Tuesday, March 05, 2019

Building A Foundation Of Exploration

We were on the floor assembling puzzles. A group of three-year-old boys were working together on the "Number Train," a linear puzzle featuring a locomotive pulling 20 cars, numbered from one through 20. It's always among the first selected when we have the floor puzzles out and while that sometimes leads to conflict, yesterday's puzzlers were effortlessly cooperating.

They were excited when the puzzle was completed. They stood together in admiration, surveying the entire length of the train. Then one of them bent over the locomotive and began to count, "One, two, three, four, five, six, seven, eight, nine, ten . . . " He paused at 11, then continued, "One with a one beside it, two with a one beside it, three with a one beside it . . ." counting this way all the way to the end where he said, "Two with a zero beside it."

The next boy began his count. He counted right through ten, then, "11, 12, 13 . . . " This is where he paused before continuing, "13, 13, 13, 13, 13 . . ."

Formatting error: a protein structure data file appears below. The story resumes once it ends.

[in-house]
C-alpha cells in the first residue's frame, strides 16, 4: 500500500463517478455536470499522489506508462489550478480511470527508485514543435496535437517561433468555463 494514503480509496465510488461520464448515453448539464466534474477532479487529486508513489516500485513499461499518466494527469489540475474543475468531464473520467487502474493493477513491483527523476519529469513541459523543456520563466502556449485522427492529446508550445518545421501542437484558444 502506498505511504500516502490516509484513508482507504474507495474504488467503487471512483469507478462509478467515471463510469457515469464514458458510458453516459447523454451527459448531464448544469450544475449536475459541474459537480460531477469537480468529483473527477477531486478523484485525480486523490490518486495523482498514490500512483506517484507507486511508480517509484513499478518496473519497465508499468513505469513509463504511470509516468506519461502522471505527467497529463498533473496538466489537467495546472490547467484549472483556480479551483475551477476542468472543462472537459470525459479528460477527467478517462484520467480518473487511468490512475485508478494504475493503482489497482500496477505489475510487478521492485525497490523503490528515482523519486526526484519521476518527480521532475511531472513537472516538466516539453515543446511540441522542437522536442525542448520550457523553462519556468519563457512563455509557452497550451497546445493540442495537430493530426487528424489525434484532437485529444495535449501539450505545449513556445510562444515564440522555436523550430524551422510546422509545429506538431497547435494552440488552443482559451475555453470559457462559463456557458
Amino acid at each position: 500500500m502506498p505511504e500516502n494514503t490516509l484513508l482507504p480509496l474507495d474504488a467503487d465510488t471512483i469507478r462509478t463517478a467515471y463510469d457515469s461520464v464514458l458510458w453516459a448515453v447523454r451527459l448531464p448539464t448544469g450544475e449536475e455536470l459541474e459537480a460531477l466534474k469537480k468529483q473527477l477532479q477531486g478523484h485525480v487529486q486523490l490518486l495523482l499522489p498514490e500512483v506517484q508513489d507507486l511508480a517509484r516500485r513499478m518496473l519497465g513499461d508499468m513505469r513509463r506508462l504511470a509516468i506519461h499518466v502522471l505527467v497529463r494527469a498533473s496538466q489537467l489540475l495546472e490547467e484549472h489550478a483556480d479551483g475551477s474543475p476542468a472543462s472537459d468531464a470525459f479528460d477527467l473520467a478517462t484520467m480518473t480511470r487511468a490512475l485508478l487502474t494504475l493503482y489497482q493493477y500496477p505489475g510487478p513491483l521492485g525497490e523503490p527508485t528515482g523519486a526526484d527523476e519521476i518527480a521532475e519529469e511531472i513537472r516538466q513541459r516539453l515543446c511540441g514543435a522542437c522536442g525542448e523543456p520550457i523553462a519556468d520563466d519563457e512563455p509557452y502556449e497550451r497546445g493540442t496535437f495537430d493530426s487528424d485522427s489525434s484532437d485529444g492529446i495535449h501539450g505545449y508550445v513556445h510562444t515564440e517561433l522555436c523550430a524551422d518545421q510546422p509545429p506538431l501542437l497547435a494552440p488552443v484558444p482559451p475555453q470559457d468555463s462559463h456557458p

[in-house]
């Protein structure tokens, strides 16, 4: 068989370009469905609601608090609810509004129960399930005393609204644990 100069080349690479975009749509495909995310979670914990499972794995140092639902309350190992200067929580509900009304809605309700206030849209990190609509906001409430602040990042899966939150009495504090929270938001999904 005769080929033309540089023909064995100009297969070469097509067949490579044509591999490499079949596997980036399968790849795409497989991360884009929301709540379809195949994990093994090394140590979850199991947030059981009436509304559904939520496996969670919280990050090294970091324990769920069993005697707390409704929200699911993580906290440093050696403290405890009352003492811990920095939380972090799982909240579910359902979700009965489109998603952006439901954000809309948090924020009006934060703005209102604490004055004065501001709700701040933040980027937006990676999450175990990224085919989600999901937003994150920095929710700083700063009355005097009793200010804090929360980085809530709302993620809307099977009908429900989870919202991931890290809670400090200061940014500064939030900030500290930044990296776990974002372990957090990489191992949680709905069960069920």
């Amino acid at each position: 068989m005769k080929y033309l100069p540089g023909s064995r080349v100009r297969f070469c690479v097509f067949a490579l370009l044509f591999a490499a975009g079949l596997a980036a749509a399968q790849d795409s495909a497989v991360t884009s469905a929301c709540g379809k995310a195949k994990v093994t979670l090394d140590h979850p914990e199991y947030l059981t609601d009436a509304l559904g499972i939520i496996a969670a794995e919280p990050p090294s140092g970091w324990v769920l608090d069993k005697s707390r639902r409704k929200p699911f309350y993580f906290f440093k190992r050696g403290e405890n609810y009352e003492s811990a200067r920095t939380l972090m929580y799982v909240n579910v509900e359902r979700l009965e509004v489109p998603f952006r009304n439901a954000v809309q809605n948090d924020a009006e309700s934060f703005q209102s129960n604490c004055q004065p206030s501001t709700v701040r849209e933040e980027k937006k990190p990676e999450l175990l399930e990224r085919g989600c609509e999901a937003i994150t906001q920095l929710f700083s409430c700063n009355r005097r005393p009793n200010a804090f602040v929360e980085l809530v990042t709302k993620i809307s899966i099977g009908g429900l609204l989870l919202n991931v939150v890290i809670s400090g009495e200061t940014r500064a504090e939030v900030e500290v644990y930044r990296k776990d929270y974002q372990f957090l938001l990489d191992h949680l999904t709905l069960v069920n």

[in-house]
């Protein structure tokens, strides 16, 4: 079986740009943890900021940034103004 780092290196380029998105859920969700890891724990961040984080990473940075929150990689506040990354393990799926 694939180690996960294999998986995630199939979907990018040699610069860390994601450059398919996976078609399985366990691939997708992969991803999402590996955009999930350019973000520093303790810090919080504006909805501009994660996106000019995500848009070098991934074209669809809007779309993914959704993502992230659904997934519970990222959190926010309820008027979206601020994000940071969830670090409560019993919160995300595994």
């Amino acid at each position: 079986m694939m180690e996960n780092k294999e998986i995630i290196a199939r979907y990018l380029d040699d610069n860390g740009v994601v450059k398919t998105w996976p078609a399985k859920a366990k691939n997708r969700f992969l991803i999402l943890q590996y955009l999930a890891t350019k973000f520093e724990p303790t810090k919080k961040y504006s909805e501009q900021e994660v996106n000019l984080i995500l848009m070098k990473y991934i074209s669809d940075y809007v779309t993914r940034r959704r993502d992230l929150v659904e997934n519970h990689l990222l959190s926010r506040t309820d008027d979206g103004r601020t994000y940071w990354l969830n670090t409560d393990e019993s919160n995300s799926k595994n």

A third boy took his turn. Like the others, he was confident with 1-10, then got creative with the higher numbers, "ten and one, ten and two, ten and three, ten and four . . ." When he got to 20, he paused again, finally saying, "Caboose."

I suppose there are some who would say that it was my job to correct the boys, because, after all, there is always a "right" answer when it comes to math, but I said nothing. Instead, I simply witnessed their efforts, just the way I might were they all standing at easels painting trees without correcting the placement of their branches, the color of their leaves, or the type of fruit said trees might produce. Here were children doing mathematics for fun, the way young humans always do before it gets ruined for them by busybodies and their cultish insistence on right or wrong ciphering. Here were children exploring the boundaries of their knowledge, attempting to push it a bit farther, studying, thinking, playing. When there comes a day when being "right" is important, this the foundation of exploration upon which they will build.

The fourth and final puzzler then took his turn. He bent over the locomotive as the others had, pointing to each car as he went. He counted smoothly and confidently up to 20.

The boys then stood together for a moment in silence, each reflecting upon the train or the counting or the teamwork or whatever. Then one of them invited the others, "Let's break it."


"And do it again."


Then they dropped to their knees and laughed as they enjoyed the process of making their order into chaos.

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